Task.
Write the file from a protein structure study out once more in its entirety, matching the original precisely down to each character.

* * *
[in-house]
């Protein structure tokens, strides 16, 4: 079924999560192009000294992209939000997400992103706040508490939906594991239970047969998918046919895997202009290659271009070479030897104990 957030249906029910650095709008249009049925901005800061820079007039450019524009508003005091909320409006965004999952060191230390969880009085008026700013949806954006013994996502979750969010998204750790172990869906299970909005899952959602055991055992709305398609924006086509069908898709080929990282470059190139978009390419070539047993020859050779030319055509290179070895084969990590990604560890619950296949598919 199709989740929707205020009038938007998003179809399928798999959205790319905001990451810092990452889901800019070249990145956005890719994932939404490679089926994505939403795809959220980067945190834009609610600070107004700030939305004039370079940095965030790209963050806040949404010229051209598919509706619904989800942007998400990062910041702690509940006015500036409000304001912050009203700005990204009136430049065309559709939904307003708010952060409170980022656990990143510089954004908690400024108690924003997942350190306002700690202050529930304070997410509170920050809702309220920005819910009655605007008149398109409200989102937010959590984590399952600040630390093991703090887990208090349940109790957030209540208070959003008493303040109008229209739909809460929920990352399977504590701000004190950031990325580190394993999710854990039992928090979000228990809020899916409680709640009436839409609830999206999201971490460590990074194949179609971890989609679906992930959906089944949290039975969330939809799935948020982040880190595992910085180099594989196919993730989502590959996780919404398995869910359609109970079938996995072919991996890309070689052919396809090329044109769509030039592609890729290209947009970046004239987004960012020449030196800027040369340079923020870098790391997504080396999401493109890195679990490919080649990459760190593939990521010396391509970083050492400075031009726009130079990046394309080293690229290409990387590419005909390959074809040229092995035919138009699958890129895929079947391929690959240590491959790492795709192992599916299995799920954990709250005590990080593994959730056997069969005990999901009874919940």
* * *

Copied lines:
[in-house]
């Protein structure tokens, strides 16, 4: 079924999560192009000294992209939000997400992103706040508490939906594991239970047969998918046919895997202009290659271009070479030897104990 957030249906029910650095709008249009049925901005800061820079007039450019524009508003005091909320409006965004999952060191230390969880009085008026700013949806954006013994996502979750969010998204750790172990869906299970909005899952959602055991055992709305398609924006086509069908898709080929990282470059190139978009390419070539047993020859050779030319055509290179070895084969990590990604560890619950296949598919 199709989740929707205020009038938007998003179809399928798999959205790319905001990451810092990452889901800019070249990145956005890719994932939404490679089926994505939403795809959220980067945190834009609610600070107004700030939305004039370079940095965030790209963050806040949404010229051209598919509706619904989800942007998400990062910041702690509940006015500036409000304001912050009203700005990204009136430049065309559709939904307003708010952060409170980022656990990143510089954004908690400024108690924003997942350190306002700690202050529930304070997410509170920050809702309220920005819910009655605007008149398109409200989102937010959590984590399952600040630390093991703090887990208090349940109790957030209540208070959003008493303040109008229209739909809460929920990352399977504590701000004190950031990325580190394993999710854990039992928090979000228990809020899916409680709640009436839409609830999206999201971490460590990074194949179609971890989609679906992930959906089944949290039975969330939809799935948020982040880190595992910085180099594989196919993730989502590959996780919404398995869910359609109970079938996995072919991996890309070689052919396809090329044109769509030039592609890729290209947009970046004239987004960012020449030196800027040369340079923020870098790391997504080396999401493109890195679990490919080649990459760190593939990521010396391509970083050492400075031009726009130079990046394309080293690229290409990387590419005909390959074809040229092995035919138009699958890129895929079947391929690959240590491959790492795709192992599916299995799920954990709250005590990080593994959730056997069969005990999901009874919940």